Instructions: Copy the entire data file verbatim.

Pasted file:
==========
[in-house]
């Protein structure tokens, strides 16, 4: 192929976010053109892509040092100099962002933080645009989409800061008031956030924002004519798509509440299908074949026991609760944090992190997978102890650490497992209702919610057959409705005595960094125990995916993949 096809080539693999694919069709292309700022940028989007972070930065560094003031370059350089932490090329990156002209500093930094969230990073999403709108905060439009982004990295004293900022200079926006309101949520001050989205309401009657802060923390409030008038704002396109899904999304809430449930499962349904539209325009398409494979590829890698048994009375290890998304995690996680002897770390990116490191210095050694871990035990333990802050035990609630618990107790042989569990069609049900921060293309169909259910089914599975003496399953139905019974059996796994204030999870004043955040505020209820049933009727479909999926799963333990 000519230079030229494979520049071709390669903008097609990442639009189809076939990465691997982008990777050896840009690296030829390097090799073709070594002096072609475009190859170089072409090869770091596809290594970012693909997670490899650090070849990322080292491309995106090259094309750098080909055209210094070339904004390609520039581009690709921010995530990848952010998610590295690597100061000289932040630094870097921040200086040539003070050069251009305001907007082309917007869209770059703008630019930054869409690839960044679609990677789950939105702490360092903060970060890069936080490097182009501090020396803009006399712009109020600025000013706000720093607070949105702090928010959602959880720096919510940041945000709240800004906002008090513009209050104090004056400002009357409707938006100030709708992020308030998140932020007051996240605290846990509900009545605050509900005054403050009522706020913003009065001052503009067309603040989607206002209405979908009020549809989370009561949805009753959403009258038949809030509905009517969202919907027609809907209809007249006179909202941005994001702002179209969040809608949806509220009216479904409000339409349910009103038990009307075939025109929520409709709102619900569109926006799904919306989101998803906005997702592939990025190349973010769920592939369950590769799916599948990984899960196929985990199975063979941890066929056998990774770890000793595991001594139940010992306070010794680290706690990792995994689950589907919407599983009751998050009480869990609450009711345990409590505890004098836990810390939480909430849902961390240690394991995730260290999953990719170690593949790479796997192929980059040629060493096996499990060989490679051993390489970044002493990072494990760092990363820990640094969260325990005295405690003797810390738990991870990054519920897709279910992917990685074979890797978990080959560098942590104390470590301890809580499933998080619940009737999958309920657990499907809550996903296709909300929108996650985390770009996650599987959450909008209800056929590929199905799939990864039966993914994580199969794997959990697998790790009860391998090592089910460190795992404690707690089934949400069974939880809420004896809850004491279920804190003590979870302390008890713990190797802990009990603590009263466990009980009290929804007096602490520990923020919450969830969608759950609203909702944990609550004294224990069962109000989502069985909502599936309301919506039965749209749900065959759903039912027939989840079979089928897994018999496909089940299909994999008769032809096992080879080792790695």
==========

[in-house]
């Protein structure tokens, strides 16, 4: 192929976010053109892509040092100099962002933080645009989409800061008031956030924002004519798509509440299908074949026991609760944090992190997978102890650490497992209702919610057959409705005595960094125990995916993949 096809080539693999694919069709292309700022940028989007972070930065560094003031370059350089932490090329990156002209500093930094969230990073999403709108905060439009982004990295004293900022200079926006309101949520001050989205309401009657802060923390409030008038704002396109899904999304809430449930499962349904539209325009398409494979590829890698048994009375290890998304995690996680002897770390990116490191210095050694871990035990333990802050035990609630618990107790042989569990069609049900921060293309169909259910089914599975003496399953139905019974059996796994204030999870004043955040505020209820049933009727479909999926799963333990 000519230079030229494979520049071709390669903008097609990442639009189809076939990465691997982008990777050896840009690296030829390097090799073709070594002096072609475009190859170089072409090869770091596809290594970012693909997670490899650090070849990322080292491309995106090259094309750098080909055209210094070339904004390609520039581009690709921010995530990848952010998610590295690597100061000289932040630094870097921040200086040539003070050069251009305001907007082309917007869209770059703008630019930054869409690839960044679609990677789950939105702490360092903060970060890069936080490097182009501090020396803009006399712009109020600025000013706000720093607070949105702090928010959602959880720096919510940041945000709240800004906002008090513009209050104090004056400002009357409707938006100030709708992020308030998140932020007051996240605290846990509900009545605050509900005054403050009522706020913003009065001052503009067309603040989607206002209405979908009020549809989370009561949805009753959403009258038949809030509905009517969202919907027609809907209809007249006179909202941005994001702002179209969040809608949806509220009216479904409000339409349910009103038990009307075939025109929520409709709102619900569109926006799904919306989101998803906005997702592939990025190349973010769920592939369950590769799916599948990984899960196929985990199975063979941890066929056998990774770890000793595991001594139940010992306070010794680290706690990792995994689950589907919407599983009751998050009480869990609450009711345990409590505890004098836990810390939480909430849902961390240690394991995730260290999953990719170690593949790479796997192929980059040629060493096996499990060989490679051993390489970044002493990072494990760092990363820990640094969260325990005295405690003797810390738990991870990054519920897709279910992917990685074979890797978990080959560098942590104390470590301890809580499933998080619940009737999958309920657990499907809550996903296709909300929108996650985390770009996650599987959450909008209800056929590929199905799939990864039966993914994580199969794997959990697998790790009860391998090592089910460190795992404690707690089934949400069974939880809420004896809850004491279920804190003590979870302390008890713990190797802990009990603590009263466990009980009290929804007096602490520990923020919450969830969608759950609203909702944990609550004294224990069962109000989502069985909502599936309301919506039965749209749900065959759903039912027939989840079979089928897994018999496909089940299909994999008769032809096992080879080792790695």